This week the world lost a comedic genuis in Robin Williams. My Facebook feed has been completely lit up with heartfelt sorrow over his death. But there are also some haters out there. Condemning him. And I wonder if they really know what they are talking about. Because if they did, I don’t think they’d be so flip.
Do you know depression? Because I do. Depression is my dirty little secret and the dark hole I often live inside. Depression has stolen an awful lot from me. It’s taken from my family. It’s caused them pain and worry. Depression is an ugly, ugly thing.
Do you know depression?
I was a young and idealistic mom-to-be when our first daughter was born. I had so many hopes and dreams for her. And also for me. I recognize now that so often, especially when we are young, we’re not overly realistic in our views of such things but yeah, that’s where I was right down to a birth plan which included a drug-free delivery. And I did well but after 85ish hours of non-stop contractions and transition and pushing, my life spun out of control. A week later, after an emergent c-section, massive blood loss and surgery to try save future childbearing options, I was discharged from the hospital with a baby I wasn’t even released to pick up by myself. I had a huge come to Jesus moment in the car on the way home: I.didn’t.have.a.clue.what.to.do.
I’d love to tell you than I prayed, the skies opened up and I just instinctively knew what to do. Sadly, no can do. That would be a lie.
But what did happen was that at some point I realized that I was up to my eyeballs in what could only be called post partum depression. And for some reason I felt the need to control it rather than ask for help. I flat out lied to my OB at my next visit. Lied. Because the perception we have of someone with depression is that they are less than. Broken. Goodness knows that’s how I felt.
Those days were so incredibly dark and yet joyful at the same time. I loved my daughter with all my heart while at the same time I just knew she’d be better off without me and my instabliity in her life. I took joy in each sweet smile she blessed us with even though there were days I couldn’t pick myself up off my bedroom floor while she played around me. I loved being a mom with every fiber of my being but I hated what it had done to me. I hallucinated. I thought the oven would destroy my child if I got too near. Or that I’d drop her out the window of our second floor apartment if I got too close. I couldn’t go anywhere for months. I was crippled.
And before you suggest the obvious, yes, I prayed. I prayed and prayed and prayed. And cried. And felt lost and alone. Because sometimes we pray and pain is healed instantly. And sometimes it isn’t. But does that mean God loves us any less?
No, it does not.
I believe there is a whole lot of talk about depression but not a whole lot of understanding. I’m still embarrassed by my depressive tendencies all these years later. Because they are still there, sadly. I’ve often felt free to talk about PPD because the assumption is that eventually you’ll wake up, after baby starts sleeping through the night or some such milestone and poof! You’ll be better. Hooray!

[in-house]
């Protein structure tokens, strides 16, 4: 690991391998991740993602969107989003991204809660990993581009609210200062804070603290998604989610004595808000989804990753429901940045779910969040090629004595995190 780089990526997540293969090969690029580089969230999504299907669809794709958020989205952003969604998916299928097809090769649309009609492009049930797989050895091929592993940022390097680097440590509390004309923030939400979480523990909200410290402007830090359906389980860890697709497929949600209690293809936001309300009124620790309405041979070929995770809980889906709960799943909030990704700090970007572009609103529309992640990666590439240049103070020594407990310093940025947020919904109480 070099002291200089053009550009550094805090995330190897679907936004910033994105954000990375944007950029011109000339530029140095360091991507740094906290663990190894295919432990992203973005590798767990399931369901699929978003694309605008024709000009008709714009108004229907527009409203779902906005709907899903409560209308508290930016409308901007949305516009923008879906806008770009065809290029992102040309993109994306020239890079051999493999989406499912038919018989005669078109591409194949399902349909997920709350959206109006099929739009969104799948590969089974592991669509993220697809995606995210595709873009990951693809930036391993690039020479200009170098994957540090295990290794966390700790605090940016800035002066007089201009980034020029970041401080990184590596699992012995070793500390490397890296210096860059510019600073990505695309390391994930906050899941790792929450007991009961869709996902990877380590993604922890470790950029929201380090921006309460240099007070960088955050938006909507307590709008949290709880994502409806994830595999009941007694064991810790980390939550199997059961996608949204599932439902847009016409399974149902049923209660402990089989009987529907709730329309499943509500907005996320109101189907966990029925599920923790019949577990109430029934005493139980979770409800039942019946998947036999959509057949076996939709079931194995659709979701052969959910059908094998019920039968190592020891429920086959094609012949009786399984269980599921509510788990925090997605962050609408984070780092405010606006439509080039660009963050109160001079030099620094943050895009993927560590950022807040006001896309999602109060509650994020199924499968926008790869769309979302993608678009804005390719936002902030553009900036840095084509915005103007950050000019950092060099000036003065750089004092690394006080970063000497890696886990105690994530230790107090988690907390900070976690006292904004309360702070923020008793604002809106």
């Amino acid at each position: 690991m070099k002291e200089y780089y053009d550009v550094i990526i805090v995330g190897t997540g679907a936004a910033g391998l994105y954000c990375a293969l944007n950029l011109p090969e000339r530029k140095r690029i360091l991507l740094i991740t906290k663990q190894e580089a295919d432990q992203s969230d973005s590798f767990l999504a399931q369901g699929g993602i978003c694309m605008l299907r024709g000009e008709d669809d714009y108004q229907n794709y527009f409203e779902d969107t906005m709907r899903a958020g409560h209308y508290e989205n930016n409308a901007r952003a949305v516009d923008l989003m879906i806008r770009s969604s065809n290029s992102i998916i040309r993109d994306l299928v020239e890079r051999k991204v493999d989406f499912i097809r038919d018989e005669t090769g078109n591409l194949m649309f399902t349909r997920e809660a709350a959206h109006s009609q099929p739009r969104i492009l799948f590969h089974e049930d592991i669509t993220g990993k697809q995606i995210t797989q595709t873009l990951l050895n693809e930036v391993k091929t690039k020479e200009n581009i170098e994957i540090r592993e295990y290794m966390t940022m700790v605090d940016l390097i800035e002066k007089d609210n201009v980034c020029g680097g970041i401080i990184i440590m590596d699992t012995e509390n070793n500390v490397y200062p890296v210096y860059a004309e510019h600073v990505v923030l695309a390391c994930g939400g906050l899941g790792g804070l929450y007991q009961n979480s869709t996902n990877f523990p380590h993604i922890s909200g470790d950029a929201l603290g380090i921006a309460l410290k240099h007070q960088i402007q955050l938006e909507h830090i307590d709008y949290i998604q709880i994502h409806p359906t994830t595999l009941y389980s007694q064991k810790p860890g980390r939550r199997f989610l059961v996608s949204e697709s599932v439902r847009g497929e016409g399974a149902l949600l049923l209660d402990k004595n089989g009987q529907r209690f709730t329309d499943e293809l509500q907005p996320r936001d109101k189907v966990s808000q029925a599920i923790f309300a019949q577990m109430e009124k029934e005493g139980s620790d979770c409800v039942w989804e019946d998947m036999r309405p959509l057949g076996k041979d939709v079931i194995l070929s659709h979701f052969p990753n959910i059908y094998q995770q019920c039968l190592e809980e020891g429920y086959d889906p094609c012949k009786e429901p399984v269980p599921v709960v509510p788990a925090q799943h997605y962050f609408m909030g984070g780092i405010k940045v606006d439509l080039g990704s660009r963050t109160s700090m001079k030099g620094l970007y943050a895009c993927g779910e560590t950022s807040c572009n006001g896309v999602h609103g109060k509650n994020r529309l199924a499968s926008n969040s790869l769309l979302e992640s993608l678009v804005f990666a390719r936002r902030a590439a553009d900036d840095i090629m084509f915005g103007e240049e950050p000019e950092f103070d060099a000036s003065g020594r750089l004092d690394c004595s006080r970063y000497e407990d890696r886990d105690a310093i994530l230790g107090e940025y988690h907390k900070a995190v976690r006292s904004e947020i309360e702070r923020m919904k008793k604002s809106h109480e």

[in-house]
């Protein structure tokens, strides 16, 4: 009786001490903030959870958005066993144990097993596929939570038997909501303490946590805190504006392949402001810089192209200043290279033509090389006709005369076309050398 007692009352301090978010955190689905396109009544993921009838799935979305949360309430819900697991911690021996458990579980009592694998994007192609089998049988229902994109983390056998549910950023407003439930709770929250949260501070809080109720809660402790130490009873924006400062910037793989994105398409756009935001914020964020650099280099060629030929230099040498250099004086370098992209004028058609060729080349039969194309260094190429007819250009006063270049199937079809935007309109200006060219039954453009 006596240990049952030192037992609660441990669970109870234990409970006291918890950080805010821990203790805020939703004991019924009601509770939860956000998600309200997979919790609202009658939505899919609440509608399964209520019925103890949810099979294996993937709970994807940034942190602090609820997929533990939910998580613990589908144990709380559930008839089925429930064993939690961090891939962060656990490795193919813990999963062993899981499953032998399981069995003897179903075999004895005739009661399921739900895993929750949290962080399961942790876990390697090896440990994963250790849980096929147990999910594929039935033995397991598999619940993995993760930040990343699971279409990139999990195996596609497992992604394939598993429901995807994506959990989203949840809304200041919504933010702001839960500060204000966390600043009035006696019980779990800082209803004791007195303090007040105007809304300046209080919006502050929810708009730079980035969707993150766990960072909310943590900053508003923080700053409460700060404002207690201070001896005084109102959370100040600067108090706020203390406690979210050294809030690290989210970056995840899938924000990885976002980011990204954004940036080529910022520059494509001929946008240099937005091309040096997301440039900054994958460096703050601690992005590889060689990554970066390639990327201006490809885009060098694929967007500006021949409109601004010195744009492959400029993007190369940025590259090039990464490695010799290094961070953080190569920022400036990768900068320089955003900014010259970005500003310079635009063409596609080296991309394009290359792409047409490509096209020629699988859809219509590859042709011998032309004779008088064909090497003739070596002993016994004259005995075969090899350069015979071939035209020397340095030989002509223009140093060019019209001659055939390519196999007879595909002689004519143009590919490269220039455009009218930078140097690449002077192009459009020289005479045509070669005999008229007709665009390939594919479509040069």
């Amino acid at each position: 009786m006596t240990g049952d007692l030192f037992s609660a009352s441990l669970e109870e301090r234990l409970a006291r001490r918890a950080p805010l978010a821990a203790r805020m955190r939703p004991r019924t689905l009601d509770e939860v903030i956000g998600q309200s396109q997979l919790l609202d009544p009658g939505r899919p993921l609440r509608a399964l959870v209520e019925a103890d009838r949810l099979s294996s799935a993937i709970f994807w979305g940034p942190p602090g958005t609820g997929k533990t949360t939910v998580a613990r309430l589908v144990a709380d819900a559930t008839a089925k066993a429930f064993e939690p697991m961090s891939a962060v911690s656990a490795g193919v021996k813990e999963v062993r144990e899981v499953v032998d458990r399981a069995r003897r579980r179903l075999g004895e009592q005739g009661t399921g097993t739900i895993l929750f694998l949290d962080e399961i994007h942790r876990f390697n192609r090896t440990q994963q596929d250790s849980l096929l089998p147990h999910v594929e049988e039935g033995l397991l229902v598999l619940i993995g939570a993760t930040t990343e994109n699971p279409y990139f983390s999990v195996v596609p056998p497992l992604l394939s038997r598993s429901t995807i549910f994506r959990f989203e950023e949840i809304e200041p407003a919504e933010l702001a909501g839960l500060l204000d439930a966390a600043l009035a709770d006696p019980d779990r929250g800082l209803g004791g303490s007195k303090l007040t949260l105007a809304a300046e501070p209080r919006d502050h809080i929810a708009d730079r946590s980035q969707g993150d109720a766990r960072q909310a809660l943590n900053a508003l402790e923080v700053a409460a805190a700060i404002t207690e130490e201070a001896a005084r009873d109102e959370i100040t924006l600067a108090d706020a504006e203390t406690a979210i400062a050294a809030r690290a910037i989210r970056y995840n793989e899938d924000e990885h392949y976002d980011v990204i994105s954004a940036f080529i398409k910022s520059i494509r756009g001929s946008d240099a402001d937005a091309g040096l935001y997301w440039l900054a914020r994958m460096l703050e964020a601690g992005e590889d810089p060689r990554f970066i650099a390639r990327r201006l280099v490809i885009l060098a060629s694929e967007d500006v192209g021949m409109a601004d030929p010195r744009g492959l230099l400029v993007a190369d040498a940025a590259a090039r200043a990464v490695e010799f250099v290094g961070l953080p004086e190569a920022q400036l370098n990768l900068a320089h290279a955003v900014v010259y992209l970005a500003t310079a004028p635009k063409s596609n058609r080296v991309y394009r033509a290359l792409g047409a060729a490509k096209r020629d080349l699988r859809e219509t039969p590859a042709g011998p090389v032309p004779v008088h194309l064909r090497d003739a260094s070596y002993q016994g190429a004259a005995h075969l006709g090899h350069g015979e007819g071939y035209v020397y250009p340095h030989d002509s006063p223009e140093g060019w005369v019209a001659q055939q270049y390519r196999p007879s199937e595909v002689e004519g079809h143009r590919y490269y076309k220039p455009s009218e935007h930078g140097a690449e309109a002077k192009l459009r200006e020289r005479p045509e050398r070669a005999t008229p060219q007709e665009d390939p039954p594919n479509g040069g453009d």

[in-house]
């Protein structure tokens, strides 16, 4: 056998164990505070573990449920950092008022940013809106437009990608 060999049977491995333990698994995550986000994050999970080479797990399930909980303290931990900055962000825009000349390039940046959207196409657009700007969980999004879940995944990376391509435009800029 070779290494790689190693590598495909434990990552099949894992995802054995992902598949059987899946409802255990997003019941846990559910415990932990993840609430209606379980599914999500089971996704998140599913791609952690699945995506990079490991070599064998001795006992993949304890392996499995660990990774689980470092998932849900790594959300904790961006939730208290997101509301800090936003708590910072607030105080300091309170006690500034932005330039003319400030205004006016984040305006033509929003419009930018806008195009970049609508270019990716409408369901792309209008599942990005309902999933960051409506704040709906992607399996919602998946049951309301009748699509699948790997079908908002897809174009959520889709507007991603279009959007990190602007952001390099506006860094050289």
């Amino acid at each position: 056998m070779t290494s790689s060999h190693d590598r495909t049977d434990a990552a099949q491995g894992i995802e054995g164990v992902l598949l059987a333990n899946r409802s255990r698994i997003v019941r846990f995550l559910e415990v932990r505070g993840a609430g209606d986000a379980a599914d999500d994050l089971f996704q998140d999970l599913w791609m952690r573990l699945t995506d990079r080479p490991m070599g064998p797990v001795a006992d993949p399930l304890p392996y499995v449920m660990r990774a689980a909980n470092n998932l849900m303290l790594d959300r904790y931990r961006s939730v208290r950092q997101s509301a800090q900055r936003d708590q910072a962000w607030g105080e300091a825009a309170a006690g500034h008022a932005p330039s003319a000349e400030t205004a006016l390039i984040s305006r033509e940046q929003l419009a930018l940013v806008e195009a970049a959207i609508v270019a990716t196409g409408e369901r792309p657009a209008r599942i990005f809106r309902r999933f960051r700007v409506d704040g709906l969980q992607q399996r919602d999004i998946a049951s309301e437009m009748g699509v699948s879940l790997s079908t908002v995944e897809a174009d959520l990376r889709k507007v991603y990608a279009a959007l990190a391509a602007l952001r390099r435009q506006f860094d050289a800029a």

But for many of us, PPD is just the beginning. And then depression comes in waves over the course of a lifetime. Never predictible. And we try not to indulge it. We try everything we can to fill that black hole that threatenes to turn us inside out. Because depression isn’t just being sad. That’s such a trivial explanation. Depression is a soul sucking darkness that threatens to overtake you at any moment. It’s a battle. A war you feel like you’ll never win. And some days you’re just done trying. Done trying to keep on top of it. Done trying this and that to make it stop. Just done. And there are days, and I’d be lying if I said I never had one of these, where it just feels like the most self-LESS thing you can do is disappear from this world. Because our dark threatens to overtake and destroy those we love most. And in those dark moments of screaming loss, we all choose a different path. Sometimes there is a faint glimmer in the distance we can grasp. Just a small bit of hope. But sometimes, sometimes there is nothing. And suddenly a dark eternity in the now is all there is.
I think it’s important to remember that everyone around us is fighting a battle of some sort. And most of us try our best to hide our imperfect selves from the world. I well remember thinking that I must not be a “real Christian” because I suffered from depression, because I needed medication at one point, because I was broken. But the reality is that believers aren’t exempt from the things of this fallen world. In fact, Christ himself promised that we’d have trouble. We don’t get a free pass. It is going to happen and for some of us that trouble is depression.
So how do we as a body do anything at all? Care. Be a friend. Listen. Really listen. When you ask someone how they are and they tell you they are fine, look them in the eye and see what the real story is. If someone seems different, ask them if you can help. Even something as simple reaching out and asking how you can pray for someone can bless them. Sometimes we just need to know that people see us and they care.
This world is hard. But we were called to be a light in a dark world, right? Sometimes that light is very, very small. But even a single match lights up an entire room. Reach out. Be a friend. Goodness, just come alongside someone and be with them. They don’t need you to fix their problems. They know you can’t. But what they do need to know is that they matter. And are loved. And not judged.
Just be Jesus to them. And in those sacred moments your light will shine just exactly as He intended.